We marvel at how extremely gifted people create art that touches our lives and bestows so much beauty on our world. Although we enjoy and celebrate the talents of highly creative individuals, we must also unravel their mysteries in order to be engaged ourselves in “extraordinary ordinary creativity” and to use art making as a healing tool to enhance our daily lives. Everyone has the ability to engage in ordinary creative pursuits, yet with practice and desire we can train our brains and evolve our skills into “extraordinary ordinary creativity” with talents that bring great personal satisfaction.
What Fires Together Wires Together
Neuroscience has revealed new ideas about the creative process, and tells us that our experiences change our brains in that we literally remake our individual brains daily! We actually get to choose who we are, what we think, and what we are able to do because of the phenomenon of neuroplasticity – which means that our brains are amazingly responsive and adaptable to change. We now know this is accurate because of neuroimaging studies, using brain scans of creative individuals, show how a creative brain might differ from a typical brain. These studies have suggested there’s an increase in the volume of gray matter, increase in synapses, enlargement of the cerebellum (the part of the brain highly developed to control motor coordination), and more highly developed visual/spatial abilities in performing musicians. For example, it appeared that orchestra musicians have enhanced their visual/spatial cognitive skills through practice and performance. Over 30 studies of brain plasticity have indicated that musical practice and performance can produce noticeable changes in brain structure and function. And neuroscientists suggest that it is highly likely that this phenomenon translates to other creative endeavors as well! So we see with focused training, via the phenomenon of neuroplasticity, it’s possible to build a better brain and understand “what fires together wires together.”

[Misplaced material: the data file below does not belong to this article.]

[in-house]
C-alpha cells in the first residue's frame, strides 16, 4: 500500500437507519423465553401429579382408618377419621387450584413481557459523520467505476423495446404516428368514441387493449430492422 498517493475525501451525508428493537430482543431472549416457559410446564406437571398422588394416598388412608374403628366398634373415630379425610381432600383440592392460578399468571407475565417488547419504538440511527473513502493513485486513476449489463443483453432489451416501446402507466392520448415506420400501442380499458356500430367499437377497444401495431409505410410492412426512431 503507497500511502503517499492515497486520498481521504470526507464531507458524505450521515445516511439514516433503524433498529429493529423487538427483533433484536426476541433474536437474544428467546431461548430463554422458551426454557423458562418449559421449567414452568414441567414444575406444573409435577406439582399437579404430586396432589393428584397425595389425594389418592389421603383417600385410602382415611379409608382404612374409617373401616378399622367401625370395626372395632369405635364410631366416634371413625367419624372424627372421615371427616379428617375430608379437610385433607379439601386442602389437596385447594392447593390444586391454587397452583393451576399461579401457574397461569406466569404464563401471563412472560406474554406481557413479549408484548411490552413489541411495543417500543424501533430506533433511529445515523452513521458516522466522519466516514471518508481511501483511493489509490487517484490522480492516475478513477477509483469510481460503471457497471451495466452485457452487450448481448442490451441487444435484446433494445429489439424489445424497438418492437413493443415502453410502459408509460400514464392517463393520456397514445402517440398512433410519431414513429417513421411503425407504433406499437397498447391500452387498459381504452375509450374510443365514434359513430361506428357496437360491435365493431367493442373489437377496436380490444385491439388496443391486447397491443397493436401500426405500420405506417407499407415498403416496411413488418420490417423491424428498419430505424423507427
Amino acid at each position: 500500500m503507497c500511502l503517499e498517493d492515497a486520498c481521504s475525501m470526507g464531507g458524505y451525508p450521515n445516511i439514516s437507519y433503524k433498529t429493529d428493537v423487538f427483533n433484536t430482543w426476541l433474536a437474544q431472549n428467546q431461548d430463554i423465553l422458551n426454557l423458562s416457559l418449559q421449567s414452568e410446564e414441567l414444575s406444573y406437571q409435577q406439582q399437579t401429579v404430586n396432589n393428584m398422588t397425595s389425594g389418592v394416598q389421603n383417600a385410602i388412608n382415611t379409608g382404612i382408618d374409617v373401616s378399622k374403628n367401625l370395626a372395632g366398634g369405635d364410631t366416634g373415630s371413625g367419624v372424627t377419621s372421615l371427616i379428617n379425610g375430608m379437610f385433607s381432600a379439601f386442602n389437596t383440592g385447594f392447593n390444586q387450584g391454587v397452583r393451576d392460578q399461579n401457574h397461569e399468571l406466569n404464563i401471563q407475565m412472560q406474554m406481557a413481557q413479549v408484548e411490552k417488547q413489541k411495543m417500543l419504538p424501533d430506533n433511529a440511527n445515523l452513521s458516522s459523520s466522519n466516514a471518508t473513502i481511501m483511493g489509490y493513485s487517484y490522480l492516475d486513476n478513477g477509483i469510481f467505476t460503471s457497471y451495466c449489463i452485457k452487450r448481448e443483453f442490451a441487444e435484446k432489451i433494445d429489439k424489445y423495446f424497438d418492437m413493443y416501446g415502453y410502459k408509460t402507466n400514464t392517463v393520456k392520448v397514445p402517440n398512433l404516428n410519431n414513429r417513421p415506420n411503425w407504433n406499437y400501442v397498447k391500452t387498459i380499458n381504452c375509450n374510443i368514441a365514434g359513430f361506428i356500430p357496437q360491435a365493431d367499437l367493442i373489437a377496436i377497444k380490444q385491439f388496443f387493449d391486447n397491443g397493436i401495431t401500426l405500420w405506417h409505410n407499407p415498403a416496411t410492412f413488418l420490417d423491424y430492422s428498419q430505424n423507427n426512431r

The Creative Brain
The brain’s capacity for imagining is an especially valuable resource for creative productivity. And we know that highly creative individuals possess ample curiosity, an openness to experience, tolerance for chaos, and minds that roam free with associative thinking. It has been suggested that creativity involves reshaping the materials in our lives in new and unexpected ways. So let’s unravel the threads of our own creative brains, and embrace and practice with new materials so we can find a useful balance for living an artful life infused with “extraordinary ordinary creativity” bringing beauty, contentment and happiness.
Blog inspired and excerpted from the research of Dr. Nancy Andreasen as discussed in her book The Creative Brain.